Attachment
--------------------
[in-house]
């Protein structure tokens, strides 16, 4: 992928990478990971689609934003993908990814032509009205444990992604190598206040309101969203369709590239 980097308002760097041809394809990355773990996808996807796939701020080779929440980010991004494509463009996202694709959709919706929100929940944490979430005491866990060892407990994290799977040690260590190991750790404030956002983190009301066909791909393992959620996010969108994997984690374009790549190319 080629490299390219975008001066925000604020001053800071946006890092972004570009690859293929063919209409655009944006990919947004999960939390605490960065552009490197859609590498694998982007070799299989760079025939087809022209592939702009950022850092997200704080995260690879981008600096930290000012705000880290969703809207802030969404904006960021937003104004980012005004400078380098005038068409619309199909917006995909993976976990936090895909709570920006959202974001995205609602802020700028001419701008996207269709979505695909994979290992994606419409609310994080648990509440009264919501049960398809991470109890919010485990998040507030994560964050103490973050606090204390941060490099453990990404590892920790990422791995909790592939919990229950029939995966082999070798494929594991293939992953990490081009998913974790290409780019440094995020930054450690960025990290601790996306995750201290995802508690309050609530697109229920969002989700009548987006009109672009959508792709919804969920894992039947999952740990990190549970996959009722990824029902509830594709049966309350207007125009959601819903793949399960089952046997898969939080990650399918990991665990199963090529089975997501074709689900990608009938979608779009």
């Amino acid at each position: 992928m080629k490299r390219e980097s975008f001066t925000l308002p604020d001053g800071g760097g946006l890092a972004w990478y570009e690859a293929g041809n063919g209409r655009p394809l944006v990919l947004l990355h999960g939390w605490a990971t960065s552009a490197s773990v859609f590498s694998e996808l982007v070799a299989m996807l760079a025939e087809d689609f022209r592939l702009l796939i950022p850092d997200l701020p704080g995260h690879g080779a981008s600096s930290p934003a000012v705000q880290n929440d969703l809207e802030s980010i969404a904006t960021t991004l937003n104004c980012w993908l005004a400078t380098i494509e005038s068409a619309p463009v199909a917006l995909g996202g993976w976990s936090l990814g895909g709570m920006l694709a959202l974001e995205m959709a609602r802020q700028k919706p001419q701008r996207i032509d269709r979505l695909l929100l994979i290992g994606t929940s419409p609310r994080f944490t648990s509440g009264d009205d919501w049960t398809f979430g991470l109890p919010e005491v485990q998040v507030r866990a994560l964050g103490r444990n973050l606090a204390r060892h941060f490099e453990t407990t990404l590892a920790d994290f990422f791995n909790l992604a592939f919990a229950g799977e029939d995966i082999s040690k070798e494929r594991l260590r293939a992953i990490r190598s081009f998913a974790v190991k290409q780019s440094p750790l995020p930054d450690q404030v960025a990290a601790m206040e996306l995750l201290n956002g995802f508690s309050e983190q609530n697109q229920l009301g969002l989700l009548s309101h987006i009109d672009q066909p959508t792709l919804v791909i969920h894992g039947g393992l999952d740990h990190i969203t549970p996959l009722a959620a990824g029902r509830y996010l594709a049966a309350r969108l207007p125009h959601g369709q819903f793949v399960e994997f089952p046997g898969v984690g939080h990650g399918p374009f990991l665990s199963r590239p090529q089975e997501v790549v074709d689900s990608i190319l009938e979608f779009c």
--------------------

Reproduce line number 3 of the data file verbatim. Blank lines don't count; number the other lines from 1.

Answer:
């Amino acid at each position: 992928m080629k490299r390219e980097s975008f001066t925000l308002p604020d001053g800071g760097g946006l890092a972004w990478y570009e690859a293929g041809n063919g209409r655009p394809l944006v990919l947004l990355h999960g939390w605490a990971t960065s552009a490197s773990v859609f590498s694998e996808l982007v070799a299989m996807l760079a025939e087809d689609f022209r592939l702009l796939i950022p850092d997200l701020p704080g995260h690879g080779a981008s600096s930290p934003a000012v705000q880290n929440d969703l809207e802030s980010i969404a904006t960021t991004l937003n104004c980012w993908l005004a400078t380098i494509e005038s068409a619309p463009v199909a917006l995909g996202g993976w976990s936090l990814g895909g709570m920006l694709a959202l974001e995205m959709a609602r802020q700028k919706p001419q701008r996207i032509d269709r979505l695909l929100l994979i290992g994606t929940s419409p609310r994080f944490t648990s509440g009264d009205d919501w049960t398809f979430g991470l109890p919010e005491v485990q998040v507030r866990a994560l964050g103490r444990n973050l606090a204390r060892h941060f490099e453990t407990t990404l590892a920790d994290f990422f791995n909790l992604a592939f919990a229950g799977e029939d995966i082999s040690k070798e494929r594991l260590r293939a992953i990490r190598s081009f998913a974790v190991k290409q780019s440094p750790l995020p930054d450690q404030v960025a990290a601790m206040e996306l995750l201290n956002g995802f508690s309050e983190q609530n697109q229920l009301g969002l989700l009548s309101h987006i009109d672009q066909p959508t792709l919804v791909i969920h894992g039947g393992l999952d740990h990190i969203t549970p996959l009722a959620a990824g029902r509830y996010l594709a049966a309350r969108l207007p125009h959601g369709q819903f793949v399960e994997f089952p046997g898969v984690g939080h990650g399918p374009f990991l665990s199963r590239p090529q089975e997501v790549v074709d689900s990608i190319l009938e979608f779009c």